It’s the headline story:

‘The number of coronavirus patients who’ve died in Scotland has doubled from 3 to 6.’

It was then repeated but no context to help viewers put it into any context was forthcoming. Doubling? That sounds bad, really bad. Is it? Is this a high figure? Is it a high ratio? What does it suggest about the ability of NHS Scotland to cope? Information to at least begin to answer these questions is easily found:

In Euronews at 13.44pm yesterday:

‘The United Kingdom has one of the highest coronavirus death rates in the world, latest data reveals. It has reported 104 deaths and 2,626 total cases of COVID-19 up to 17 March, meaning a fatality rate of around 40 per 1,000 infections – similar to China’s. When compared to all countries that have reported more than 1,000 cases, it is the third highest in Europe and the fifth highest overall.’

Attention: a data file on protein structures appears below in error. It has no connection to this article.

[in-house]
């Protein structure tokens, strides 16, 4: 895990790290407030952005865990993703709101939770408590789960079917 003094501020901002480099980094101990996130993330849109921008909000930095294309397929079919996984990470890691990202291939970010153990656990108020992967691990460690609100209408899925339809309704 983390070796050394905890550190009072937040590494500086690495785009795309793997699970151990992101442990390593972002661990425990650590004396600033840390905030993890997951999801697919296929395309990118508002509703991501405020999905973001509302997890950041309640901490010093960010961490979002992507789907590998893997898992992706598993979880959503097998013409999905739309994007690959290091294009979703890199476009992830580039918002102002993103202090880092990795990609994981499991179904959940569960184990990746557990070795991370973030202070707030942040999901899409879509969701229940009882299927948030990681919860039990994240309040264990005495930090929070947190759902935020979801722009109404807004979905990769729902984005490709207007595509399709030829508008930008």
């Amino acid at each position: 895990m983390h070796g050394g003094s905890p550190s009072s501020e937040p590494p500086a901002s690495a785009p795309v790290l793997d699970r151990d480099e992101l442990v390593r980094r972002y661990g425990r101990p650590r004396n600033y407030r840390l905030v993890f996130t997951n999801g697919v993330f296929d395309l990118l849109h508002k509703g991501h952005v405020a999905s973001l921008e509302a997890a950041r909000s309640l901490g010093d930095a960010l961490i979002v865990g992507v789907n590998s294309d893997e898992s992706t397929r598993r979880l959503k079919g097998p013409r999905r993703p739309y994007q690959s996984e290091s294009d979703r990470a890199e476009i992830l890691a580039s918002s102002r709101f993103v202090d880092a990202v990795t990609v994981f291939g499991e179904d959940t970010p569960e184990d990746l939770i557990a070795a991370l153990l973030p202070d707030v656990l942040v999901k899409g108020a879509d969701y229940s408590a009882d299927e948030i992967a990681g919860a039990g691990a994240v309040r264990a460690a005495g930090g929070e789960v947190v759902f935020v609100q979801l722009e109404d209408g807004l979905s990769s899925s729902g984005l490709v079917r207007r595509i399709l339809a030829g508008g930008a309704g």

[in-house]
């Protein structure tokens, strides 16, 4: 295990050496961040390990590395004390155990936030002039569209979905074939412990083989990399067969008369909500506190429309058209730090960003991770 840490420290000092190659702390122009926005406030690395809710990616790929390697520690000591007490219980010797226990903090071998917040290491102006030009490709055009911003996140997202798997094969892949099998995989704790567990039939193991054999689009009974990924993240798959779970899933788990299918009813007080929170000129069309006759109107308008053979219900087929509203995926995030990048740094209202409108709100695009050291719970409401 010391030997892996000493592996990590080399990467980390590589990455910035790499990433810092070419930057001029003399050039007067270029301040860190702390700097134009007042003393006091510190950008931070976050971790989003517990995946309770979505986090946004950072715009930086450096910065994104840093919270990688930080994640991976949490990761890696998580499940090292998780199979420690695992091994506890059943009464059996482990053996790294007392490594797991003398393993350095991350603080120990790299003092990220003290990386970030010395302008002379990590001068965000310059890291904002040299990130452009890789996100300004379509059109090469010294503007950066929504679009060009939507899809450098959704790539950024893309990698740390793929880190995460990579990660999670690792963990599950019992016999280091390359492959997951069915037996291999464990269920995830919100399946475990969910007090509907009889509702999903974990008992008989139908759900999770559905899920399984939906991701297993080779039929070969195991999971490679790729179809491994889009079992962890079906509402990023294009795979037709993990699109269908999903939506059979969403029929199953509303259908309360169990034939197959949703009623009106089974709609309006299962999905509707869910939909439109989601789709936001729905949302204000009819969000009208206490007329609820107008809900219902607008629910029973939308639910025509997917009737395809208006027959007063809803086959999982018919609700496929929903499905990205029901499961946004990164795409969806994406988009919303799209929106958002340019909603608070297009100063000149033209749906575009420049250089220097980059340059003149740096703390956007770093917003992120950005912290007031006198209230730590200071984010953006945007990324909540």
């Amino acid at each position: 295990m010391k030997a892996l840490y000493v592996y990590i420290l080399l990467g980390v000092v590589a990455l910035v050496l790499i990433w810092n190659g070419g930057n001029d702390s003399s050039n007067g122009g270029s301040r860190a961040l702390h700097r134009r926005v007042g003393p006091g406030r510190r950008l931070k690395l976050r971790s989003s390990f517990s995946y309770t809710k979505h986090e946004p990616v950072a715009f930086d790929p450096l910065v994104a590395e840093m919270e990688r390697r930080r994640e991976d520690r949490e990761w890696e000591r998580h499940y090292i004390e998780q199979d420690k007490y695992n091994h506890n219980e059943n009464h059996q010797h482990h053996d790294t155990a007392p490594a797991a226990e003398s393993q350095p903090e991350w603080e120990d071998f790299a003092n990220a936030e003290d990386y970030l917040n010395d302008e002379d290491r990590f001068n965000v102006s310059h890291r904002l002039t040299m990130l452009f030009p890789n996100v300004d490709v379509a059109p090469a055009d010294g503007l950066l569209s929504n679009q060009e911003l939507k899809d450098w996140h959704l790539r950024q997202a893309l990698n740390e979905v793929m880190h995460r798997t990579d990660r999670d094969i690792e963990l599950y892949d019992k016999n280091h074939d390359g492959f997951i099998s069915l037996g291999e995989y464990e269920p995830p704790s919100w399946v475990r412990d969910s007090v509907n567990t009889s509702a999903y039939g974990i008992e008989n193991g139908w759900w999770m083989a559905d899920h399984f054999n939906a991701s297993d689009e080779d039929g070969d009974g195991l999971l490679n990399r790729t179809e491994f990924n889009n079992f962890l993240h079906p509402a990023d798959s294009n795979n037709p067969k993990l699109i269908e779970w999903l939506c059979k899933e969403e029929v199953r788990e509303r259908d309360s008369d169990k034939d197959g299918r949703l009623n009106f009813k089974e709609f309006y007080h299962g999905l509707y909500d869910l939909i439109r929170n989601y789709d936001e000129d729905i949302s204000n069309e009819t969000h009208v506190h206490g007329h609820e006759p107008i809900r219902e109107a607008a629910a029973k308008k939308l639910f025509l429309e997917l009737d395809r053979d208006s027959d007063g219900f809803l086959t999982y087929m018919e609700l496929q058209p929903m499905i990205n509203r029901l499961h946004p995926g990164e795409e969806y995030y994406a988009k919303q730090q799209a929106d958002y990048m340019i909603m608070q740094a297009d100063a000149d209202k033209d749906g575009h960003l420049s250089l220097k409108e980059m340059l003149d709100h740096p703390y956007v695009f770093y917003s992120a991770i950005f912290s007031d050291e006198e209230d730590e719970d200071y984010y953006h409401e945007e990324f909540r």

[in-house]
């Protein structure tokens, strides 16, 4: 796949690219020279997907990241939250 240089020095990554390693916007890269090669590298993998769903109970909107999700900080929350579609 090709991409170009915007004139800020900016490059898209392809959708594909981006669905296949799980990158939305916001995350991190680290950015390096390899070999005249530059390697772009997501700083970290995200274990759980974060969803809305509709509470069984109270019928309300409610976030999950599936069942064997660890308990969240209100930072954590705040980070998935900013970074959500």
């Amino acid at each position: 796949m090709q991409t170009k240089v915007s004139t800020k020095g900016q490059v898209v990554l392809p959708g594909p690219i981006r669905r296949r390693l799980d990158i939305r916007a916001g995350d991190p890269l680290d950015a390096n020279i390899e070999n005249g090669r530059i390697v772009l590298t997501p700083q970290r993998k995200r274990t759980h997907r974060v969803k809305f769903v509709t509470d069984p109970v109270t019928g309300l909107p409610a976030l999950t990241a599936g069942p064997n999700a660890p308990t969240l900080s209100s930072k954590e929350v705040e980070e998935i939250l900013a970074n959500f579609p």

https://www.euronews.com/2020/03/19/coronavirus-uk-has-3rd-highest-covid-19-death-rate-in-europe-on-a-par-with-china

At the same time, the NHS Scotland fatality rate was only 13 per 1 000 infections, less than a third of the UK rate.

However, the Scottish rate, today, has risen to 6 in 266 cases or 22 per 1 000 infections, just over half the UK figure. The UK rate has climbed slightly to 41 per 1 000 today.

To report none of this is to put Reporting Scotland in a position of being accused of scaremongering.